For capital gains the cost is defined as the amount paid by the seller in the process of purchase including share price. It is possible to increase the cost base using the Producer Price Index if the increase in the index is larger than 10%.

Under the definition in Article 80 of the Income Tax Law, capital gains exemptions apply in case of:

  • Gains derived from the disposal of (Turkish-resident legal entities' shares that are held for more than two years.

  • Gains derived from a sale of shares listed on the Istanbul Stock Exchange and retained for more than one year are not subject to withholding tax (Paragraph 1, temporary Article 67, Income Tax Law).

Article 80 of the Income Tax Law provides an income tax exemption for up to TRY10,600 (for 2015) of capital gains derived in a calendar year, unless derived from the disposal of marketable securities and other capital market instruments, including listed shares. Since this exemption does not apply to a sale of marketable securities, the whole amount of gains derived from the sale of marketable securities is taxed as capital gains, regardless of whether they belong to a Turkish resident or non-resident entity.

The capital gains must be declared by the employees through an annual income tax return and are subject to income progressive income tax rates ranging between 15% and 35%.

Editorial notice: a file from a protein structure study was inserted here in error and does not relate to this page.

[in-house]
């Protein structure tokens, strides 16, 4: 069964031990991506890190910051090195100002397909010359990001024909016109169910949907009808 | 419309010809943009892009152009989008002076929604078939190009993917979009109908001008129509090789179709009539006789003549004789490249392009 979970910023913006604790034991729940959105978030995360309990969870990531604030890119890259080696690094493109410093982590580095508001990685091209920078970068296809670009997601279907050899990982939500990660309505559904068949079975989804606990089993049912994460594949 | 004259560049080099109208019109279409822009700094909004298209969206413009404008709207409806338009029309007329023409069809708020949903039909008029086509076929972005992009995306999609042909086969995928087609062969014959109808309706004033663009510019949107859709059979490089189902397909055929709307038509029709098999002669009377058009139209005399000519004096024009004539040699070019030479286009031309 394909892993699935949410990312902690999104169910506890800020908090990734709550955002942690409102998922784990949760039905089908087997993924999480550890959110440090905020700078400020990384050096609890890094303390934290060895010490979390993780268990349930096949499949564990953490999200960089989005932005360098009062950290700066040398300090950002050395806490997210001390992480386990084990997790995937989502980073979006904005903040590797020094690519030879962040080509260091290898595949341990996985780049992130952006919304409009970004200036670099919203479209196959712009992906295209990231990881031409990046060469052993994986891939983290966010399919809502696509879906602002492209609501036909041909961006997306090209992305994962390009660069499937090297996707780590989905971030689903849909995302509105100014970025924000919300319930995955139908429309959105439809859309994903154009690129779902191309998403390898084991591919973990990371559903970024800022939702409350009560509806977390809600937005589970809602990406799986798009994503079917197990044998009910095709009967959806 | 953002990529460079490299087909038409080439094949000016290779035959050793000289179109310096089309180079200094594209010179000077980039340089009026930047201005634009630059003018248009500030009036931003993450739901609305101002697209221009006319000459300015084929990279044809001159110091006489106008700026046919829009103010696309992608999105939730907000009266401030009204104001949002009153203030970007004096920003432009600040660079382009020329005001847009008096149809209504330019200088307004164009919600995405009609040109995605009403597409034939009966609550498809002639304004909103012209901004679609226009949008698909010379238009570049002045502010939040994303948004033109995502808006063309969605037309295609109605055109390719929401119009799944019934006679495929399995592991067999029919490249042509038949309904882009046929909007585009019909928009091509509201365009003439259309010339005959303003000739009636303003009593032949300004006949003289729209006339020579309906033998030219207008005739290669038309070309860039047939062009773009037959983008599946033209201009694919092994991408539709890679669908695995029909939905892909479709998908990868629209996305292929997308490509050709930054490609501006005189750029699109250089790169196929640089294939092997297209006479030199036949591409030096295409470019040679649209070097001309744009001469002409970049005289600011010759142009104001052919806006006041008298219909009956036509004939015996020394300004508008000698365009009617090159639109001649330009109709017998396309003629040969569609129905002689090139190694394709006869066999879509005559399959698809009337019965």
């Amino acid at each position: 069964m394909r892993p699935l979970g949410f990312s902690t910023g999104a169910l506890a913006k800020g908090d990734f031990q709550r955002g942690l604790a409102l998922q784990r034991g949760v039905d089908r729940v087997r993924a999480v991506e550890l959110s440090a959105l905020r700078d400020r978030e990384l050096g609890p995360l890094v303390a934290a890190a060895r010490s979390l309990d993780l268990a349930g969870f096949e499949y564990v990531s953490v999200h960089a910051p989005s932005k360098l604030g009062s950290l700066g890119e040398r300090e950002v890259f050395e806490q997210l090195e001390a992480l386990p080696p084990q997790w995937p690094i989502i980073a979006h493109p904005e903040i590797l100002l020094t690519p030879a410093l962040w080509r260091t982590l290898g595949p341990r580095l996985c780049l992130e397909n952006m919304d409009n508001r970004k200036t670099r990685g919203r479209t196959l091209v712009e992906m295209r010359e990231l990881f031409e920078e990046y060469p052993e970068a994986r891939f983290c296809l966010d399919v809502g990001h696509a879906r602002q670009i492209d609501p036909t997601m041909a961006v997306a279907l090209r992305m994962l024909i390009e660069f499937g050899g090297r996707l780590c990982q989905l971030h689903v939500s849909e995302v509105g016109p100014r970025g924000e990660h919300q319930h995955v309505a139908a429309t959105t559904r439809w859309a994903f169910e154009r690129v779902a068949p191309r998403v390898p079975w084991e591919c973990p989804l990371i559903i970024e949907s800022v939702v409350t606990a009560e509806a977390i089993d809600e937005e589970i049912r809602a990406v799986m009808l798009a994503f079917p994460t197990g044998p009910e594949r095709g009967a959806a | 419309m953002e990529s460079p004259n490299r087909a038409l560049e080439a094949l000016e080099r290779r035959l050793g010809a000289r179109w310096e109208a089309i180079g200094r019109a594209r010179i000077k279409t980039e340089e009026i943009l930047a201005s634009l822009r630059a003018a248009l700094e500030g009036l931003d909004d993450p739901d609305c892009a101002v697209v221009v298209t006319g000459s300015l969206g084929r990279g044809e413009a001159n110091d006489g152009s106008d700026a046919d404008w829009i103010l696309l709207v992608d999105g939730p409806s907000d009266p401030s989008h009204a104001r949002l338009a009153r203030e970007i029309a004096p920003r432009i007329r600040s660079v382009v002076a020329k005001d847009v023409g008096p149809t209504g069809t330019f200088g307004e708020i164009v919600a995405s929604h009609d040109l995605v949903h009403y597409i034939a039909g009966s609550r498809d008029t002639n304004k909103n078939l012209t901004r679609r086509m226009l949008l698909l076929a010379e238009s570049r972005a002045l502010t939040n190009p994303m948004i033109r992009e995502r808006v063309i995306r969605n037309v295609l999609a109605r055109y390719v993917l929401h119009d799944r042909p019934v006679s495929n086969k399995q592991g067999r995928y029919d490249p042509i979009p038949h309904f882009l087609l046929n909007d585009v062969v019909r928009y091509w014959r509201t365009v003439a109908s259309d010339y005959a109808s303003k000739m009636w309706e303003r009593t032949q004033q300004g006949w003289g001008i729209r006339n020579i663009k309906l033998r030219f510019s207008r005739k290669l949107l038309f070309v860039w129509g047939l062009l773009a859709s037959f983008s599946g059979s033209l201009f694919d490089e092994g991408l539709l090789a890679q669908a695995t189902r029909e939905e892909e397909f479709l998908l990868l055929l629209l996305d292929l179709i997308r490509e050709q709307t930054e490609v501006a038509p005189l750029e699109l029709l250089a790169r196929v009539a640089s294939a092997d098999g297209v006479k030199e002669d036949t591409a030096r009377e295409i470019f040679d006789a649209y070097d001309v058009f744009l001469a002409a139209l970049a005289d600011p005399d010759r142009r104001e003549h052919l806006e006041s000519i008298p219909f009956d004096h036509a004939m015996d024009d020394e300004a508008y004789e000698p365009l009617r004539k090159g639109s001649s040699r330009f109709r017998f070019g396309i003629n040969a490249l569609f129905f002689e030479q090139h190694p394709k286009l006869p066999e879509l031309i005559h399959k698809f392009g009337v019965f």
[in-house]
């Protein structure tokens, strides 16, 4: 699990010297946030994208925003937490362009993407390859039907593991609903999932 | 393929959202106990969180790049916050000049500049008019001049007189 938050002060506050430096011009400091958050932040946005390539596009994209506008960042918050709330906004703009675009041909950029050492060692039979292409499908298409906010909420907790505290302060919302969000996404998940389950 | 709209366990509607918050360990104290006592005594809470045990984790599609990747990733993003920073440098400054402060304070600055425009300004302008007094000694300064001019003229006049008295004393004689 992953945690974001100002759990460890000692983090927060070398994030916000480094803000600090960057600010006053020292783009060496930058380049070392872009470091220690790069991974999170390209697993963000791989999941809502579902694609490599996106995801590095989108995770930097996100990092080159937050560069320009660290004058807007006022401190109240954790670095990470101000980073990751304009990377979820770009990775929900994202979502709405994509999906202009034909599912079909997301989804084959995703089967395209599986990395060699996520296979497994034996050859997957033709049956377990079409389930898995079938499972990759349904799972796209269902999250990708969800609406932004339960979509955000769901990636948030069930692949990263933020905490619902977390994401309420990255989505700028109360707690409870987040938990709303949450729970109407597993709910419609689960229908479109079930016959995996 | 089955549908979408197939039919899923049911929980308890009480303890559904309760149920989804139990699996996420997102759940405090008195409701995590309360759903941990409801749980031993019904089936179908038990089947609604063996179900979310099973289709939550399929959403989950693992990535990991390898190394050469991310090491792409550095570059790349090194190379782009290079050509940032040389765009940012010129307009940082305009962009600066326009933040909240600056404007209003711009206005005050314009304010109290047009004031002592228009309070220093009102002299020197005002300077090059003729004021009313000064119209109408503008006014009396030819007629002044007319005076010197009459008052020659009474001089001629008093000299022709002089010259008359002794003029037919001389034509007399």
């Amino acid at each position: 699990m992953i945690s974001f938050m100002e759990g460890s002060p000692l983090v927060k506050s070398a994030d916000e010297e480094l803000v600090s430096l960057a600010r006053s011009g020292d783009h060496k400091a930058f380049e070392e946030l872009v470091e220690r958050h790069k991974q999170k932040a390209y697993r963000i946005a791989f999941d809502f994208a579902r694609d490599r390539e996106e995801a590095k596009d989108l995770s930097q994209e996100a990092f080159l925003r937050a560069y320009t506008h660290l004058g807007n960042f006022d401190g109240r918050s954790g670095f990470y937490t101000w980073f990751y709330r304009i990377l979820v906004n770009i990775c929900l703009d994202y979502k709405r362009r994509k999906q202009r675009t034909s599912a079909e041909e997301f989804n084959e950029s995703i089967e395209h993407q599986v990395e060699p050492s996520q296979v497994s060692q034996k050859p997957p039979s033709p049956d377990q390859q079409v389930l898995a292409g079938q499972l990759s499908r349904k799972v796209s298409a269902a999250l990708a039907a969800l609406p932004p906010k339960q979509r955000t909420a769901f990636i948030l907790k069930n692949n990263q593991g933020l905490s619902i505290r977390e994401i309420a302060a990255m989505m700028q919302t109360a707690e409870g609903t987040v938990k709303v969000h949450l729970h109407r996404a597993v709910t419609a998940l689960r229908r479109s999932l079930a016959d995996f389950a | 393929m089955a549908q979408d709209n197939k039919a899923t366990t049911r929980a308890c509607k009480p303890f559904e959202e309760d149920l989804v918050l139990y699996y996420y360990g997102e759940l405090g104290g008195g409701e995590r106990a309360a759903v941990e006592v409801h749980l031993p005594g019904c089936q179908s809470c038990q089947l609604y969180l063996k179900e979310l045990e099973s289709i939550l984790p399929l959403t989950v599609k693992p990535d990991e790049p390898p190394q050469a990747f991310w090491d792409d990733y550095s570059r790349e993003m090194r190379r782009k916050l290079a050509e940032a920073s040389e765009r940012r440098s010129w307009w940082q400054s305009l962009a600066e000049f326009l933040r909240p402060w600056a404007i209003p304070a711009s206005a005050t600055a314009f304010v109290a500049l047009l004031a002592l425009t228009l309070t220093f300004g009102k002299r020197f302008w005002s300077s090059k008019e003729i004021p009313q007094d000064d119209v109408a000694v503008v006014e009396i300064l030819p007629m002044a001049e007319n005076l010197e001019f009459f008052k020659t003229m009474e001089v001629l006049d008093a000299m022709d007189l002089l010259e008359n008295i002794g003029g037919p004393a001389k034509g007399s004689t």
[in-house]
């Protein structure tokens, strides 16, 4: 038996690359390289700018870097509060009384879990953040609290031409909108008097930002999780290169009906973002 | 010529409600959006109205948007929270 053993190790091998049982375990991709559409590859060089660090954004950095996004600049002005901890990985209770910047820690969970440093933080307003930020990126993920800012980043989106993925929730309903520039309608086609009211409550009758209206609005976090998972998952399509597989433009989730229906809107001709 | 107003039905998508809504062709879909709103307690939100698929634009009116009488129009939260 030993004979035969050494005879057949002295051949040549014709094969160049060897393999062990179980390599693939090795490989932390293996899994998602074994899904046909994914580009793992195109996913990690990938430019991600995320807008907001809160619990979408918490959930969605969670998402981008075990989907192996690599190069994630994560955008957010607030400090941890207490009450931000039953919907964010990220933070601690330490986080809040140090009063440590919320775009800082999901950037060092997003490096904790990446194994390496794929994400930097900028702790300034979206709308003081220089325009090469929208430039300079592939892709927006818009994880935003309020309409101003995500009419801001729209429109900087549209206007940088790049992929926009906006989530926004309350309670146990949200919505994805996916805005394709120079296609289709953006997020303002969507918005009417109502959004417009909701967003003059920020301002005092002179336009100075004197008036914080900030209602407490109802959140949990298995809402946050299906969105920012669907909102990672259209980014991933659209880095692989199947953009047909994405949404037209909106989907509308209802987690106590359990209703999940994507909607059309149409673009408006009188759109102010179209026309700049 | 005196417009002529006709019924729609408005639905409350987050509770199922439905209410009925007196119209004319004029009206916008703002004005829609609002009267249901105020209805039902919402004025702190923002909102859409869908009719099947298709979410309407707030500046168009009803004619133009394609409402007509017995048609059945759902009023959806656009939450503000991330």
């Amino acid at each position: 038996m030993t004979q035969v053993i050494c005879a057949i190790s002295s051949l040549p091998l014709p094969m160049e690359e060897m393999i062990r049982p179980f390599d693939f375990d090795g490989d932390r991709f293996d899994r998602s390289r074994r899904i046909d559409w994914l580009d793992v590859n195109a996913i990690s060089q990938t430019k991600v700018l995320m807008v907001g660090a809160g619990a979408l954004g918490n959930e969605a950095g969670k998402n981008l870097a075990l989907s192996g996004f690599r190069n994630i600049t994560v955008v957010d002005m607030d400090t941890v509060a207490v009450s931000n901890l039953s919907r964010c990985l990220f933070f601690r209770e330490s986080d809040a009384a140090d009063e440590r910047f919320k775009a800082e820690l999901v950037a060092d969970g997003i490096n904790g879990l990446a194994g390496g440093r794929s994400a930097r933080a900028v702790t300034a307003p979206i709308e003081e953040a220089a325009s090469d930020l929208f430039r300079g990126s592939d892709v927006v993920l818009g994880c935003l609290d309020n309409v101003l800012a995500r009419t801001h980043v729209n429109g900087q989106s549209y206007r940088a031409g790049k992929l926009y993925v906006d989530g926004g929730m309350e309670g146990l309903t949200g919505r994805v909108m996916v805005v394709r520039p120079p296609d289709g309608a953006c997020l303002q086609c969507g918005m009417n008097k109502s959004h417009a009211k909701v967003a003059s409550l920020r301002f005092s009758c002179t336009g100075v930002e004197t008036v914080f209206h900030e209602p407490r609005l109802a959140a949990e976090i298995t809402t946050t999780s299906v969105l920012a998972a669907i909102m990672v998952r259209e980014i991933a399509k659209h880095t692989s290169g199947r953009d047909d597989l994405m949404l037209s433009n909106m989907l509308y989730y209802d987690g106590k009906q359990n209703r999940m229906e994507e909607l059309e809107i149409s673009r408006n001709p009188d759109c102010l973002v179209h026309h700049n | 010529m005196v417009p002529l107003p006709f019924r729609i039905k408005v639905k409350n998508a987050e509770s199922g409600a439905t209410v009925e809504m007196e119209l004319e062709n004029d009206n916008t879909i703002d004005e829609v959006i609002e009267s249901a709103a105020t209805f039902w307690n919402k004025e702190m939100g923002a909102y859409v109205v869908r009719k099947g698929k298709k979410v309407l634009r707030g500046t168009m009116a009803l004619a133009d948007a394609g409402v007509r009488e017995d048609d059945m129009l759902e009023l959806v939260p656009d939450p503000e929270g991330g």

Social security

There are no social security implications when shares acquired on exercise of the option are sold.

 

Share acquisition or purchase plans

10. What types of share acquisition or purchase plan are operated in your jurisdiction?

Turkish law does not distinguish between share option and share acquisition plans (see Question 3).

Acquisition or purchase

11. What rules apply to the initial acquisition or purchase of shares?

Discretionary/all-employee. The employer must treat all employees equally, provided there is no justified reason (for example, differences in seniority).

Non-employee participation. In addition to employees, share option plans can be offered to non-employee board members and consultants.

Maximum value of shares. There is not a rule in relation to a maximum value of shares over which options can be granted either on per company or per employee basis in capital increase. With respect to share buyback and reissue, all companies can subscribe up to 10% of their shares (Article 379, TCC). This creates a maximum amount which can be offered to employees under the plan.